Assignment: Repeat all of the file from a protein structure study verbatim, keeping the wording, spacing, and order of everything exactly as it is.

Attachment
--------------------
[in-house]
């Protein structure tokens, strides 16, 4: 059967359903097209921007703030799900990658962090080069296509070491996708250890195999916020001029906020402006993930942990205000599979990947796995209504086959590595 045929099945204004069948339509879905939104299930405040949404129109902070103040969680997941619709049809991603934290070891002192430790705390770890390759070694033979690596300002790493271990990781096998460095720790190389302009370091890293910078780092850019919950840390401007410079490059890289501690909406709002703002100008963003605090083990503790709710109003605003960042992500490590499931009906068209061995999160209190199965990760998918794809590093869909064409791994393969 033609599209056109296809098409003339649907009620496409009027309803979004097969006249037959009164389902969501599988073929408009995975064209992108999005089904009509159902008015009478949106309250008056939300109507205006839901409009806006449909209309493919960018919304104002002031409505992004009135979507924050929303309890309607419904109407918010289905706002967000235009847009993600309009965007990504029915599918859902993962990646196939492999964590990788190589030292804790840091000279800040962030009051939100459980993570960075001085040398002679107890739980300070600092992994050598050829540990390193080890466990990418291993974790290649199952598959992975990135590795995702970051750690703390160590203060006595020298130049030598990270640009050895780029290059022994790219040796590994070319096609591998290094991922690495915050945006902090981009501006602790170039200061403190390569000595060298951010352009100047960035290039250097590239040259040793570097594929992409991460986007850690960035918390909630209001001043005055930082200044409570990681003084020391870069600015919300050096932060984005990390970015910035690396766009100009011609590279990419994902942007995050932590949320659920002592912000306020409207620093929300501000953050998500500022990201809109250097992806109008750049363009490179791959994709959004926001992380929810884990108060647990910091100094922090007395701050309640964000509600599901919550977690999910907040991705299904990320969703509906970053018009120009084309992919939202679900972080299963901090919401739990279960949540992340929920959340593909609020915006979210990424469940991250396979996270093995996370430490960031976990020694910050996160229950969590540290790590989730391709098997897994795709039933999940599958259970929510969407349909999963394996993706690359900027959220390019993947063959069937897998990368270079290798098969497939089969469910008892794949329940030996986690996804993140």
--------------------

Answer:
[in-house]
């Protein structure tokens, strides 16, 4: 059967359903097209921007703030799900990658962090080069296509070491996708250890195999916020001029906020402006993930942990205000599979990947796995209504086959590595 045929099945204004069948339509879905939104299930405040949404129109902070103040969680997941619709049809991603934290070891002192430790705390770890390759070694033979690596300002790493271990990781096998460095720790190389302009370091890293910078780092850019919950840390401007410079490059890289501690909406709002703002100008963003605090083990503790709710109003605003960042992500490590499931009906068209061995999160209190199965990760998918794809590093869909064409791994393969 033609599209056109296809098409003339649907009620496409009027309803979004097969006249037959009164389902969501599988073929408009995975064209992108999005089904009509159902008015009478949106309250008056939300109507205006839901409009806006449909209309493919960018919304104002002031409505992004009135979507924050929303309890309607419904109407918010289905706002967000235009847009993600309009965007990504029915599918859902993962990646196939492999964590990788190589030292804790840091000279800040962030009051939100459980993570960075001085040398002679107890739980300070600092992994050598050829540990390193080890466990990418291993974790290649199952598959992975990135590795995702970051750690703390160590203060006595020298130049030598990270640009050895780029290059022994790219040796590994070319096609591998290094991922690495915050945006902090981009501006602790170039200061403190390569000595060298951010352009100047960035290039250097590239040259040793570097594929992409991460986007850690960035918390909630209001001043005055930082200044409570990681003084020391870069600015919300050096932060984005990390970015910035690396766009100009011609590279990419994902942007995050932590949320659920002592912000306020409207620093929300501000953050998500500022990201809109250097992806109008750049363009490179791959994709959004926001992380929810884990108060647990910091100094922090007395701050309640964000509600599901919550977690999910907040991705299904990320969703509906970053018009120009084309992919939202679900972080299963901090919401739990279960949540992340929920959340593909609020915006979210990424469940991250396979996270093995996370430490960031976990020694910050996160229950969590540290790590989730391709098997897994795709039933999940599958259970929510969407349909999963394996993706690359900027959220390019993947063959069937897998990368270079290798098969497939089969469910008892794949329940030996986690996804993140």